WASHINGTON — Five years ago, 'Snowzilla' clobbered 434,000 square miles of the East Coast with heavy snows and strong winds.
Ranked a Category 4 or 'Crippling' winter storm on NOAA's Northeast Snowfall Impact Scale, the blizzard of 2016 will forever be remembered as one of the most impressive storms to pound the D.C. area with heavy snow and blizzard conditions.
The entire week leading up to the blizzard was cold in the DMV.
D.C.'s high temperature stayed below 40°. This colder than average weather helped create favorable conditions for a lot of snow when an area of low pressure developed in the Deep South and tracked up the East Coast. It was the perfect track for a bulls-eye, heavy snow and blizzard conditions in the D.C. area.
Snow began on Friday afternoon, Jan. 22, and turned heavy by mid-evening. Heavy snow continued Friday night and all day Saturday, with snow rates at times between one to two inches per hour. The storm did not let up until late Saturday night, some time around midnight Sunday.
Snow totals broadly ranged across the area. Many suburbs south and east of D.C. picked up just over a foot. North and west of D.C., snow totals were two to three feet, with larger amounts in a few locations.
Officially, 17.8" of snow was measured at Reagan National.
Although a little lower than surrounding areas in D.C., this number was high enough to tie with the 2010 "Snowmaggedon" for the fourth largest snow storm on record for D.C.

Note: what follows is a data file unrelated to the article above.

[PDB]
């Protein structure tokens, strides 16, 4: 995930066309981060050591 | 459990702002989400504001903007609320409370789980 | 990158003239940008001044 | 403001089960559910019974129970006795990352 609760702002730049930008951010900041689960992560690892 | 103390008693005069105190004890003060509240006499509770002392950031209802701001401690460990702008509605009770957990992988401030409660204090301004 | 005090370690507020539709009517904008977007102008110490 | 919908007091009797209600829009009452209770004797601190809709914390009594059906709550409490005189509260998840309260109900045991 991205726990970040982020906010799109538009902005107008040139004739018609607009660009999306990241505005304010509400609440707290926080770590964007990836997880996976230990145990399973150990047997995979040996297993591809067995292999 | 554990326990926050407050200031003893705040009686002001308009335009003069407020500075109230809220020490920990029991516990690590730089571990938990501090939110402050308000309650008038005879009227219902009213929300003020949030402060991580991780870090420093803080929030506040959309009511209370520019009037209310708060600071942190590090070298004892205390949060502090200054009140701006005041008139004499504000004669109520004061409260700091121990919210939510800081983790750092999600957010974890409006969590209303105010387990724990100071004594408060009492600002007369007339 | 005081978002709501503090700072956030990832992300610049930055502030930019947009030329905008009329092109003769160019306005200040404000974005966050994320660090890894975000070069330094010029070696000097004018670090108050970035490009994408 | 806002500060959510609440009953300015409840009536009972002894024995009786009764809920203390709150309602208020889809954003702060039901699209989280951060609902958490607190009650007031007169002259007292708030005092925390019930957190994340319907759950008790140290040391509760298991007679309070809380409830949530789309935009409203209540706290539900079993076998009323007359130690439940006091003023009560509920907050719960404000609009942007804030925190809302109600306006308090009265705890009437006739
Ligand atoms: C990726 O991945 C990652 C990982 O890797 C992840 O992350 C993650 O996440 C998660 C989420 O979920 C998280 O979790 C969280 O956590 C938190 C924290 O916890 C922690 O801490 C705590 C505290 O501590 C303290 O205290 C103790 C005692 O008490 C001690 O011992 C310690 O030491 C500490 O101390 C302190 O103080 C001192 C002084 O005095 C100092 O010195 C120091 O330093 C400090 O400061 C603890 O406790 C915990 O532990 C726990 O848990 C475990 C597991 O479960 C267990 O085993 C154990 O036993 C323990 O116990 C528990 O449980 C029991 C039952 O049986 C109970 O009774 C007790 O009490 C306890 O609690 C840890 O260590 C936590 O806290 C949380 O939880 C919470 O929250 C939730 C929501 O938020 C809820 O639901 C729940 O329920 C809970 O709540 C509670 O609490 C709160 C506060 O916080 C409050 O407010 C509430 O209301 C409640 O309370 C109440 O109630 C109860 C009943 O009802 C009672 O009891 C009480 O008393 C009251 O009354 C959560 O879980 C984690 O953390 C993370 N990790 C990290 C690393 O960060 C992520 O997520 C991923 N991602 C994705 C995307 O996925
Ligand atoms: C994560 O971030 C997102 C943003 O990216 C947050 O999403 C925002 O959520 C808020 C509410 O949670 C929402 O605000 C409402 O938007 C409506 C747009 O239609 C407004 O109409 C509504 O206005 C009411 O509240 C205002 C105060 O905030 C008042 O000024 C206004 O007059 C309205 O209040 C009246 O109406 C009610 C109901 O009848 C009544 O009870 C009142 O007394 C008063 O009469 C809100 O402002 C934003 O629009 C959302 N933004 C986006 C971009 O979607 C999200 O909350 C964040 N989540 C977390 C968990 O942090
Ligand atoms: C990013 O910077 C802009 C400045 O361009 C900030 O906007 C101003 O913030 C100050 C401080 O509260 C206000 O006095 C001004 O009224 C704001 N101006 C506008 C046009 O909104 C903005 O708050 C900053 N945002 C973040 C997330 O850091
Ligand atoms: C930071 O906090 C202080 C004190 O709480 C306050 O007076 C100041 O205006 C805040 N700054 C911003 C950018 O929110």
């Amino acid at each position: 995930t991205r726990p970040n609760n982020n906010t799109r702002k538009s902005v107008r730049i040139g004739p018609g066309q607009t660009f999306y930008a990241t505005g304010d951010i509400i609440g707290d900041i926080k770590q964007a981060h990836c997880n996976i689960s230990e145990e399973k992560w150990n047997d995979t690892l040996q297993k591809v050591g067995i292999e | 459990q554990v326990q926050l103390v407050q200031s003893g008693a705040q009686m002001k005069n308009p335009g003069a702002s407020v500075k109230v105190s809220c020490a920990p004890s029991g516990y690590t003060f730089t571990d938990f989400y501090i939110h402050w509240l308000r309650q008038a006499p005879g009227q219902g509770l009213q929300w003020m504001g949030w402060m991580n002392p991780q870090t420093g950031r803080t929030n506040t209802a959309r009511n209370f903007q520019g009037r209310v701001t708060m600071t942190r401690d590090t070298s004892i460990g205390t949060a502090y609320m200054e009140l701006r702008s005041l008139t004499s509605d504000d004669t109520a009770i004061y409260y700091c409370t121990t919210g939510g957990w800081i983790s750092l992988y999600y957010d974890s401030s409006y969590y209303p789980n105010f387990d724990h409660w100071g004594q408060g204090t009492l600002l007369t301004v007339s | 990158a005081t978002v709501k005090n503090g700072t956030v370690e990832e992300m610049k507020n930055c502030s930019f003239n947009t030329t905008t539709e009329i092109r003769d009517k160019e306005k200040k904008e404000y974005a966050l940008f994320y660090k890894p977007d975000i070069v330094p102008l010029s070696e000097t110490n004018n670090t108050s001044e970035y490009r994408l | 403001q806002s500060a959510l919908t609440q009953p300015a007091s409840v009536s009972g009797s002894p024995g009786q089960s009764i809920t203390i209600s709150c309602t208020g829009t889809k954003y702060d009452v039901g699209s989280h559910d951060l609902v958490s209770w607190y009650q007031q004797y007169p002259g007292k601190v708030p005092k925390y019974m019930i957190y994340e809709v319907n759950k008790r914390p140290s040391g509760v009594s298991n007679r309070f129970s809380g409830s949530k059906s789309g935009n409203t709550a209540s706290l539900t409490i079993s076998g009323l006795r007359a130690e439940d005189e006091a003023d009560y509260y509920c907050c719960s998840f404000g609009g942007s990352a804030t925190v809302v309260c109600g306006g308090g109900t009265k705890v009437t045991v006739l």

Dulles Airport measured 29.3" of snow, its second largest snowfall on record. BWI Airport came in at 29.2" of snow, it's largest on record.
In the aftermath, snow crews worked on overdrive for days trying to clear all of the snow off the streets, neighborhoods and sidewalks. D.C. spent a grand total of $41 million dollars on snow removal from the storm. The astonishingly high cost was largely due to a lack of snow removal contracts in advance, resulting in the last minute signings without negotiations.
From a scientific perspective, 'Snowzilla' was a huge win from a forecasting standpoint. WUSA 9 was warning of the snow potential nearly a week in advance, with a strong signal in weather models for this potential big coastal storm.
The irony about this storm is that the 2015-2016 winter got off to a poor start for snow lovers. In fact, if we take away that one storm we only received four inches of snow that winter.
December 2015 was the warmest on record in the Nation’s Capital. And D.C. didn’t experience the first measurable snowfall of the season until Jan. 17 – a record for the latest in the winter season Washington had its first measurable snowfall. Just a few days later, 'Snowzilla' struck.